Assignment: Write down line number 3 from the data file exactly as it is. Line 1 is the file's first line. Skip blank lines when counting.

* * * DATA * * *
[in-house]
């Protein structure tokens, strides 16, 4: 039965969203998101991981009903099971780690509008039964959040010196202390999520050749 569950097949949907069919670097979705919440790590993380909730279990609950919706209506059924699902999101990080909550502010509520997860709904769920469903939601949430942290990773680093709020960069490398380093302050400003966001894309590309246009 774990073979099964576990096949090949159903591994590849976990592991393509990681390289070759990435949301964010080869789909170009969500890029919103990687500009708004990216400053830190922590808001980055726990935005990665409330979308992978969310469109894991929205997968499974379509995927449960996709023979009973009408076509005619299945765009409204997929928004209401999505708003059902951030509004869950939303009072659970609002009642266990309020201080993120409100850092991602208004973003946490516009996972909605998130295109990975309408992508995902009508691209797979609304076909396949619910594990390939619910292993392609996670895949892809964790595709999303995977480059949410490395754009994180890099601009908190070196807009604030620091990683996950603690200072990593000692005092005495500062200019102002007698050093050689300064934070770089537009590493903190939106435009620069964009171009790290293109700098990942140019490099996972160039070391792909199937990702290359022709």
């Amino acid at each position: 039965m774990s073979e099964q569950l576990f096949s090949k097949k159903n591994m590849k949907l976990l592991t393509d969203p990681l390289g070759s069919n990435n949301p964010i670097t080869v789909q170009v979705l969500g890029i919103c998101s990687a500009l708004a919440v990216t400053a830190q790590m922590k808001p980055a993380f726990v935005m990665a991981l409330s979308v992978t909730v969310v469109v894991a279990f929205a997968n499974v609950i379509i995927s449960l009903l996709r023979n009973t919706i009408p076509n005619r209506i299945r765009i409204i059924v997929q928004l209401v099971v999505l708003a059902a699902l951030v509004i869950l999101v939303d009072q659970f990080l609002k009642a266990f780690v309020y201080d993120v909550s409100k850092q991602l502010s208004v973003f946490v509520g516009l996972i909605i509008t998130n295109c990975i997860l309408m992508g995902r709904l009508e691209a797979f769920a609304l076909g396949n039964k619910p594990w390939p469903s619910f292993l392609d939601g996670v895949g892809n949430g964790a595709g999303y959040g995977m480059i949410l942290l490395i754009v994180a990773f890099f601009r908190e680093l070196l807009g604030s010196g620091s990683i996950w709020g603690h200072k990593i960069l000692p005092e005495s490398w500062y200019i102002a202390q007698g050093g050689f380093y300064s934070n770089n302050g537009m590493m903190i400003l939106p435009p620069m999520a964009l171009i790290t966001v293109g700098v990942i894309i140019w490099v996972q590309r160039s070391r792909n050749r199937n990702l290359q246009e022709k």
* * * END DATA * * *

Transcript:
């Amino acid at each position: 039965m774990s073979e099964q569950l576990f096949s090949k097949k159903n591994m590849k949907l976990l592991t393509d969203p990681l390289g070759s069919n990435n949301p964010i670097t080869v789909q170009v979705l969500g890029i919103c998101s990687a500009l708004a919440v990216t400053a830190q790590m922590k808001p980055a993380f726990v935005m990665a991981l409330s979308v992978t909730v969310v469109v894991a279990f929205a997968n499974v609950i379509i995927s449960l009903l996709r023979n009973t919706i009408p076509n005619r209506i299945r765009i409204i059924v997929q928004l209401v099971v999505l708003a059902a699902l951030v509004i869950l999101v939303d009072q659970f990080l609002k009642a266990f780690v309020y201080d993120v909550s409100k850092q991602l502010s208004v973003f946490v509520g516009l996972i909605i509008t998130n295109c990975i997860l309408m992508g995902r709904l009508e691209a797979f769920a609304l076909g396949n039964k619910p594990w390939p469903s619910f292993l392609d939601g996670v895949g892809n949430g964790a595709g999303y959040g995977m480059i949410l942290l490395i754009v994180a990773f890099f601009r908190e680093l070196l807009g604030s010196g620091s990683i996950w709020g603690h200072k990593i960069l000692p005092e005495s490398w500062y200019i102002a202390q007698g050093g050689f380093y300064s934070n770089n302050g537009m590493m903190i400003l939106p435009p620069m999520a964009l171009i790290t966001v293109g700098v990942i894309i140019w490099v996972q590309r160039s070391r792909n050749r199937n990702l290359q246009e022709k």